CRUISER CORNER: LED light bars
The bright spot in light-bar technology
Across the country, agencies are improving the efficiency and functionality of their marked vehicles by mounting new light bars that take advantage of tiny, light emitting diodes (LEDs). Three factors helped drive this dramatic changeover:
2. LED light bars are incredibly energy efficient
3. Once production lines came on line and competition came into play, the designs improved and prices came down. I'll go through these factors and a couple others in more detail, and provide some tips on switching to LED systems.
This benefit has grown even more important lately as labor prices go up and non-LED light-bars remain complex with numerous, small moving parts. LED light bars include no moving parts, and the light sources themselves will produce up to 100,000 hours of burn time. To put this in perspective, if the light bar were turned on for 10 hours per day, every day of the year, the bulbs would still be lit after 27 years.
Perhaps more importantly, the downtime of a patrol car due to an inoperative light bar can severely impact many fleets, especially in a small department where the low number of cars available means they operate virtually around the clock. Since LED light bars have no rotating motors or other moving parts, there is virtually nothing to go wrong if the bar is properly installed. The LEDs themselves are so long-lasting, the need to replace a bulb is virtually non-existent, which was certainly not the case with halogen bulbs or strobe units.
Compared to the traditional strobe or halogen bar, LED light bars draw approximately one-fifth to one-fourth the electricity. In today's police car, this is an incredible advantage because it allows the reliable use of many other forms of energy sapping equipment, such as radios, computers, radar, cameras, etc. Since the LED bar can operate with a much lower amperage than non-LED bars, the total energy demand of a fully equipped police unit is well within the capability of a heavy-duty electrical system.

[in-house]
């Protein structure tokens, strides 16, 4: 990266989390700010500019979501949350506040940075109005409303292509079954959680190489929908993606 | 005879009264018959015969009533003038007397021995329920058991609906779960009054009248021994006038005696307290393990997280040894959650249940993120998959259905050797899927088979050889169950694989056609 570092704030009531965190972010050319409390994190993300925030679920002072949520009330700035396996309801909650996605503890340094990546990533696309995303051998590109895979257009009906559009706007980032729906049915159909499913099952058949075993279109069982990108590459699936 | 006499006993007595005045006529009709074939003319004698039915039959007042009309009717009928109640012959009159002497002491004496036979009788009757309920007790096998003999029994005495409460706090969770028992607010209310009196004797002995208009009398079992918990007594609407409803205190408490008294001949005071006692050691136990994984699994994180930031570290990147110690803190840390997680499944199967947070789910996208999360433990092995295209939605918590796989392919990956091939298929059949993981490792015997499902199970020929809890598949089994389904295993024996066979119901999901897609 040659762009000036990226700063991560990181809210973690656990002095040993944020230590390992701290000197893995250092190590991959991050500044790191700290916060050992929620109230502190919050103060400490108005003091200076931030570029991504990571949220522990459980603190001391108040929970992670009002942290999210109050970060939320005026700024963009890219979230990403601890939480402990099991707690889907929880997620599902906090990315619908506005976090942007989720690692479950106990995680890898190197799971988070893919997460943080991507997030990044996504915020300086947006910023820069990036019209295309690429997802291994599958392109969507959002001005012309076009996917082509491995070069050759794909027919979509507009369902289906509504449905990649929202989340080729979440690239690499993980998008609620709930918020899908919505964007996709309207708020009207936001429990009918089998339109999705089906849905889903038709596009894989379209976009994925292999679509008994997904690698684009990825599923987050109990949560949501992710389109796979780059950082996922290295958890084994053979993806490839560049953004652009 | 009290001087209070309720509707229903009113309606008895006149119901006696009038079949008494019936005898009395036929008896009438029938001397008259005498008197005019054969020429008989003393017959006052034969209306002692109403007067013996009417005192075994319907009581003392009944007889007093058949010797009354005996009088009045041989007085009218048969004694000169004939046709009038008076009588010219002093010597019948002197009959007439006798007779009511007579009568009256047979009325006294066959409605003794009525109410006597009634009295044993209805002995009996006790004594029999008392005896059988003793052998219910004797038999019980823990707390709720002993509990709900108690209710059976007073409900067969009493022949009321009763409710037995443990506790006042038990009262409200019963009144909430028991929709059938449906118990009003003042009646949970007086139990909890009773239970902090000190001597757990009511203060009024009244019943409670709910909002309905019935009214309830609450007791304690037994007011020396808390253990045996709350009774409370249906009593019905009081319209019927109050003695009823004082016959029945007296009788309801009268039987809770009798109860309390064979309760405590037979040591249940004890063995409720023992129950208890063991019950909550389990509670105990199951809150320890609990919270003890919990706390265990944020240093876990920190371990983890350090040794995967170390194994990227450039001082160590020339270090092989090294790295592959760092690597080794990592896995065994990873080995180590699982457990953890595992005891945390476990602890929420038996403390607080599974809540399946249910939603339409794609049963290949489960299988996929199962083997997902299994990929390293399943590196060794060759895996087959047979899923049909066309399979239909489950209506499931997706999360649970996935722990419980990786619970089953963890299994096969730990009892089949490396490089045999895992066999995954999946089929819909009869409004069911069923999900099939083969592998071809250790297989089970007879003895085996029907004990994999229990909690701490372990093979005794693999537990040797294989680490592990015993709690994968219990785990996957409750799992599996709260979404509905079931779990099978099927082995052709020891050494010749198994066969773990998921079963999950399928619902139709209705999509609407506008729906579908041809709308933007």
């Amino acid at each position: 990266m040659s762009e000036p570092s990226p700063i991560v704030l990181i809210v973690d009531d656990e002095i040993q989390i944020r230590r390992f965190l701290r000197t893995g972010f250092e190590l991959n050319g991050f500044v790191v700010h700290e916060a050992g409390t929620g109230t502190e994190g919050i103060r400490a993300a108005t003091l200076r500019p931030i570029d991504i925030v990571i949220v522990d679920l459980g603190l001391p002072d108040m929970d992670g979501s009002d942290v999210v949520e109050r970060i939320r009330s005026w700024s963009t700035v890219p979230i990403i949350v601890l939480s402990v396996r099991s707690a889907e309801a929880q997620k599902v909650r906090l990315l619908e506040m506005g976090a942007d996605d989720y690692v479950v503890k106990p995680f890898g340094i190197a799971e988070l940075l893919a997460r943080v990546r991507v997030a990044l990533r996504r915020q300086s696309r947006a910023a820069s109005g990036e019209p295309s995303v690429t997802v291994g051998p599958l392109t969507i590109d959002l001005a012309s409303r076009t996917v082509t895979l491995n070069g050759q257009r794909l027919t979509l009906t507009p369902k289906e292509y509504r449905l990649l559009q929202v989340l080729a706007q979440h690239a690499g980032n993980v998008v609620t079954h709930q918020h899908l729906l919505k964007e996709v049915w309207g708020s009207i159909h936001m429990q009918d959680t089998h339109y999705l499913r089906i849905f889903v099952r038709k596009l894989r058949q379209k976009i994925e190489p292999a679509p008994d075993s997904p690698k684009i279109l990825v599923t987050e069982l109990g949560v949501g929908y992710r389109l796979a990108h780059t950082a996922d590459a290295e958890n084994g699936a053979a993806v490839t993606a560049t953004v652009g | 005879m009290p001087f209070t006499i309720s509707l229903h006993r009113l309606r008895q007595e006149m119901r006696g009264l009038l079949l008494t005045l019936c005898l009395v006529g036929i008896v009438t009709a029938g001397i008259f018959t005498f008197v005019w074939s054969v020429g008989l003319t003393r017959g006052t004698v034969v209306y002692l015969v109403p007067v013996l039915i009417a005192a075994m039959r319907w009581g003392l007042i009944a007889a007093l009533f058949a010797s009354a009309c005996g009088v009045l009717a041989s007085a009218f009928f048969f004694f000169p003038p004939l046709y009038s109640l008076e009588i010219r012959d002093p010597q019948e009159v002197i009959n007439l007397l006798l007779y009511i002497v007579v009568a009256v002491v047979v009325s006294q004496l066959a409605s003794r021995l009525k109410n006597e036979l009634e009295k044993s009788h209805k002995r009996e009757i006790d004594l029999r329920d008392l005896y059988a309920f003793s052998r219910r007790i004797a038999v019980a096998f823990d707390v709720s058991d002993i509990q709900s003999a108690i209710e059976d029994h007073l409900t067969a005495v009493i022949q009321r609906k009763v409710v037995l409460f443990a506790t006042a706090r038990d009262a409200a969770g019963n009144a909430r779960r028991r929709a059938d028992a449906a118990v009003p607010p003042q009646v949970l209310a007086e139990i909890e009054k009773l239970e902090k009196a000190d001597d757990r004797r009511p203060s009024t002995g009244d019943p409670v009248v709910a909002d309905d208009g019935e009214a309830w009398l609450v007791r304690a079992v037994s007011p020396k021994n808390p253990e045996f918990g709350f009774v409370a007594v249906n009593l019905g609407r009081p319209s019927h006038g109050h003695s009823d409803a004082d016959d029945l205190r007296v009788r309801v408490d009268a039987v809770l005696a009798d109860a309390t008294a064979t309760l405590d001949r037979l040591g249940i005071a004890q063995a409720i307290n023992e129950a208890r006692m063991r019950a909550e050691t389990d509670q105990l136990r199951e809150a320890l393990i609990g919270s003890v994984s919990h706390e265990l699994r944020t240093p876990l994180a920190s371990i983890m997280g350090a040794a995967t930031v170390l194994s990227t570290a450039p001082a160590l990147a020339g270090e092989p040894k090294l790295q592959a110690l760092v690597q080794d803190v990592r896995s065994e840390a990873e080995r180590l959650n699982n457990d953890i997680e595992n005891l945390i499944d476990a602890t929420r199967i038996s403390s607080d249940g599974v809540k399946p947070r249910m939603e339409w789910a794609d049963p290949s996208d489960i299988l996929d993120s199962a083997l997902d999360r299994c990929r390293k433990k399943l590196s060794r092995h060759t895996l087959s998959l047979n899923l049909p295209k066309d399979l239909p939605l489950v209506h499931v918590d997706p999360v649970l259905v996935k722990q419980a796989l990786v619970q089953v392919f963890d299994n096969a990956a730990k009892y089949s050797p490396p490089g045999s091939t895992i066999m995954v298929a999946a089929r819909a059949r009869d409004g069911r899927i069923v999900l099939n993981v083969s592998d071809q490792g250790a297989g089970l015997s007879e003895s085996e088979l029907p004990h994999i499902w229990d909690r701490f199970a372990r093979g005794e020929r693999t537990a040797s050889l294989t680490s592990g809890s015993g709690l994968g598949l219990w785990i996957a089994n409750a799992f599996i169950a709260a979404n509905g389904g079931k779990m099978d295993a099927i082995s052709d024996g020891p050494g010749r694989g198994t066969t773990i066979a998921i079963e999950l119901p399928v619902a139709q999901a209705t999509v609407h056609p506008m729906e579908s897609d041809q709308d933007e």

And although the amperage draw is significantly less, the brightness of a well-designed LED bar is often greater than traditional bars. This has to do with the intensity of the LED, provided the angle of view is not extreme. To provide maximum visibility, most manufacturers have used a wraparound design because the LEDs don't rotate and it's imperative to have sufficient visibility from the side. Taking advantage of the LED's flexibility and design attributes has permitted companies to design in programmable directional arrows-a very effective way of communicating to oncoming traffic. This is something that wasn't really possible with strobes or practical with halogen lights.
The Stealth Factor
However, when an officer turns the bar on, it makes the car instantly recognizable as an emergency vehicle. The new generation of LED is so bright the light bars are very effective in even the brightest sunlight. This ability to go from low profile to instant high visibility is a significant benefit in patrol work. In essence, you have the best of both worlds. When you want to be less noticed in traffic, you have the advantage, and when you're running hot, the whole world sees you. In fact, many agencies have done away with the slick-top approach because they can realize virtually the same benefit with an LED bar and gain higher visibility (and lower liability) when in emergency operations mode.
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